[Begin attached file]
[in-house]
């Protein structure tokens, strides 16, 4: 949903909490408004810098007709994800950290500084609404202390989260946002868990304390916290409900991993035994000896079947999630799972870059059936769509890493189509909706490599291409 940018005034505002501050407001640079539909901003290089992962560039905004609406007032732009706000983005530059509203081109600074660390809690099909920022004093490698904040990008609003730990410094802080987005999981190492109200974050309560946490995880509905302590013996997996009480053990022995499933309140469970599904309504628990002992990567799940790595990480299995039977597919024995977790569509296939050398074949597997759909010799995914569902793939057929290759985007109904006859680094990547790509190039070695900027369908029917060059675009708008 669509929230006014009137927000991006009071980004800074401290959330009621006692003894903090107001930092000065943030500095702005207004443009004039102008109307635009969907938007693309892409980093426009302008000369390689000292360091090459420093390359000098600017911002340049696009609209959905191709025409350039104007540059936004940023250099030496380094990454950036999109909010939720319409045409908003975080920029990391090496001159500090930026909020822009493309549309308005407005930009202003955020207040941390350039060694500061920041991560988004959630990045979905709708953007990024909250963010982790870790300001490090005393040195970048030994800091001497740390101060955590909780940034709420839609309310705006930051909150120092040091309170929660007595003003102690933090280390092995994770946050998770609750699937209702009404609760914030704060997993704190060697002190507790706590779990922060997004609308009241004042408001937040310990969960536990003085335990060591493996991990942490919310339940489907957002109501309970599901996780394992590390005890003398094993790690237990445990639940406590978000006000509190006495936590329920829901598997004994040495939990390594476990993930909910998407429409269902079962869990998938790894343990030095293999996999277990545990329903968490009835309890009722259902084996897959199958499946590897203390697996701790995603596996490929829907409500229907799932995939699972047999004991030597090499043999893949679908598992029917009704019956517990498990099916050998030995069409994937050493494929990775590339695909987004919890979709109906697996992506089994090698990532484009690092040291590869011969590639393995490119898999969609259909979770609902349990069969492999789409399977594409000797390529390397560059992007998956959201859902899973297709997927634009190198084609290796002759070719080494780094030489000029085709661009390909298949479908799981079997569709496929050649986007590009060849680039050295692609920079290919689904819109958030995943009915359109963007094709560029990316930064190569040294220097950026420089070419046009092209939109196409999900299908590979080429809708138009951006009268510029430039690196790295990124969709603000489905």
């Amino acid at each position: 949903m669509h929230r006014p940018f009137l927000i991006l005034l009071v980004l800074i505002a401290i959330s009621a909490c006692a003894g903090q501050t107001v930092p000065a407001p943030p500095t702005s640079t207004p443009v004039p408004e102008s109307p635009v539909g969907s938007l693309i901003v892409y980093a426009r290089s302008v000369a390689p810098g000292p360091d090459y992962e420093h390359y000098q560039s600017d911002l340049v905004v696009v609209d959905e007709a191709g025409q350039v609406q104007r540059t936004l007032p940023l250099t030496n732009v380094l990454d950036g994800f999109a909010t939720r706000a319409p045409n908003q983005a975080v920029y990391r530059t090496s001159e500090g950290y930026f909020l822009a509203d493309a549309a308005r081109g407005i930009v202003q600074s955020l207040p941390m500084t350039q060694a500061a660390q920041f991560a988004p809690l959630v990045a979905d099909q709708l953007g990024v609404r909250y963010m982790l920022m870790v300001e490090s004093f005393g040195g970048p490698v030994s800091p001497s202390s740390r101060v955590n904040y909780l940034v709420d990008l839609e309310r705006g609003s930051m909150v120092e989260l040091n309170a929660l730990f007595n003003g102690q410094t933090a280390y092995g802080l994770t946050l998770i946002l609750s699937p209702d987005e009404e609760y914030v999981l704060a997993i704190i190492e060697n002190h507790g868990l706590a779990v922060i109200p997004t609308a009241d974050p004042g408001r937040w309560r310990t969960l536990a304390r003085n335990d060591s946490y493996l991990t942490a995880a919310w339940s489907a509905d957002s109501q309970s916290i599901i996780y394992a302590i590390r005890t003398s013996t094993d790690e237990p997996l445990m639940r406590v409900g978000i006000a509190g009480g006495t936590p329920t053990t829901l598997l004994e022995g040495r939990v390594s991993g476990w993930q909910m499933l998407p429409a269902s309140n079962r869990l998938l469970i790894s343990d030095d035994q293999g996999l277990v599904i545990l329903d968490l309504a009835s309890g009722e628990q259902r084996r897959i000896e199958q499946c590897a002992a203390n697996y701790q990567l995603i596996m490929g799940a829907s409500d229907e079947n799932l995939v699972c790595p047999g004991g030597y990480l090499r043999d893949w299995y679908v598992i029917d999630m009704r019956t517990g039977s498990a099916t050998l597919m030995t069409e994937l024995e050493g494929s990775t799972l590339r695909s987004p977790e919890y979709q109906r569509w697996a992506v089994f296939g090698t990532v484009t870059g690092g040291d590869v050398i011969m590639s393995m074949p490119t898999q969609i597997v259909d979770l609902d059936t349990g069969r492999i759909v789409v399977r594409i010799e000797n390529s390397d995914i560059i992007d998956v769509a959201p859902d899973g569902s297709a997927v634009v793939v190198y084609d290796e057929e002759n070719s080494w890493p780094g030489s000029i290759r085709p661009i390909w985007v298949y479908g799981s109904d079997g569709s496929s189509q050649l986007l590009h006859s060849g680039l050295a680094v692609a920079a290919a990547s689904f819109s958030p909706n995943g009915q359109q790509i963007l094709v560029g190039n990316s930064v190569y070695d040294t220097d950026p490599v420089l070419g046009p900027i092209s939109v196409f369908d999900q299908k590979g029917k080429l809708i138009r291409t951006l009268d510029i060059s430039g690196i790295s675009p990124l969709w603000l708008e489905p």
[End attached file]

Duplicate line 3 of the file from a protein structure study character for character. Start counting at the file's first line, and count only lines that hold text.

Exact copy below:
């Amino acid at each position: 949903m669509h929230r006014p940018f009137l927000i991006l005034l009071v980004l800074i505002a401290i959330s009621a909490c006692a003894g903090q501050t107001v930092p000065a407001p943030p500095t702005s640079t207004p443009v004039p408004e102008s109307p635009v539909g969907s938007l693309i901003v892409y980093a426009r290089s302008v000369a390689p810098g000292p360091d090459y992962e420093h390359y000098q560039s600017d911002l340049v905004v696009v609209d959905e007709a191709g025409q350039v609406q104007r540059t936004l007032p940023l250099t030496n732009v380094l990454d950036g994800f999109a909010t939720r706000a319409p045409n908003q983005a975080v920029y990391r530059t090496s001159e500090g950290y930026f909020l822009a509203d493309a549309a308005r081109g407005i930009v202003q600074s955020l207040p941390m500084t350039q060694a500061a660390q920041f991560a988004p809690l959630v990045a979905d099909q709708l953007g990024v609404r909250y963010m982790l920022m870790v300001e490090s004093f005393g040195g970048p490698v030994s800091p001497s202390s740390r101060v955590n904040y909780l940034v709420d990008l839609e309310r705006g609003s930051m909150v120092e989260l040091n309170a929660l730990f007595n003003g102690q410094t933090a280390y092995g802080l994770t946050l998770i946002l609750s699937p209702d987005e009404e609760y914030v999981l704060a997993i704190i190492e060697n002190h507790g868990l706590a779990v922060i109200p997004t609308a009241d974050p004042g408001r937040w309560r310990t969960l536990a304390r003085n335990d060591s946490y493996l991990t942490a995880a919310w339940s489907a509905d957002s109501q309970s916290i599901i996780y394992a302590i590390r005890t003398s013996t094993d790690e237990p997996l445990m639940r406590v409900g978000i006000a509190g009480g006495t936590p329920t053990t829901l598997l004994e022995g040495r939990v390594s991993g476990w993930q909910m499933l998407p429409a269902s309140n079962r869990l998938l469970i790894s343990d030095d035994q293999g996999l277990v599904i545990l329903d968490l309504a009835s309890g009722e628990q259902r084996r897959i000896e199958q499946c590897a002992a203390n697996y701790q990567l995603i596996m490929g799940a829907s409500d229907e079947n799932l995939v699972c790595p047999g004991g030597y990480l090499r043999d893949w299995y679908v598992i029917d999630m009704r019956t517990g039977s498990a099916t050998l597919m030995t069409e994937l024995e050493g494929s990775t799972l590339r695909s987004p977790e919890y979709q109906r569509w697996a992506v089994f296939g090698t990532v484009t870059g690092g040291d590869v050398i011969m590639s393995m074949p490119t898999q969609i597997v259909d979770l609902d059936t349990g069969r492999i759909v789409v399977r594409i010799e000797n390529s390397d995914i560059i992007d998956v769509a959201p859902d899973g569902s297709a997927v634009v793939v190198y084609d290796e057929e002759n070719s080494w890493p780094g030489s000029i290759r085709p661009i390909w985007v298949y479908g799981s109904d079997g569709s496929s189509q050649l986007l590009h006859s060849g680039l050295a680094v692609a920079a290919a990547s689904f819109s958030p909706n995943g009915q359109q790509i963007l094709v560029g190039n990316s930064v190569y070695d040294t220097d950026p490599v420089l070419g046009p900027i092209s939109v196409f369908d999900q299908k590979g029917k080429l809708i138009r291409t951006l009268d510029i060059s430039g690196i790295s675009p990124l969709w603000l708008e489905p």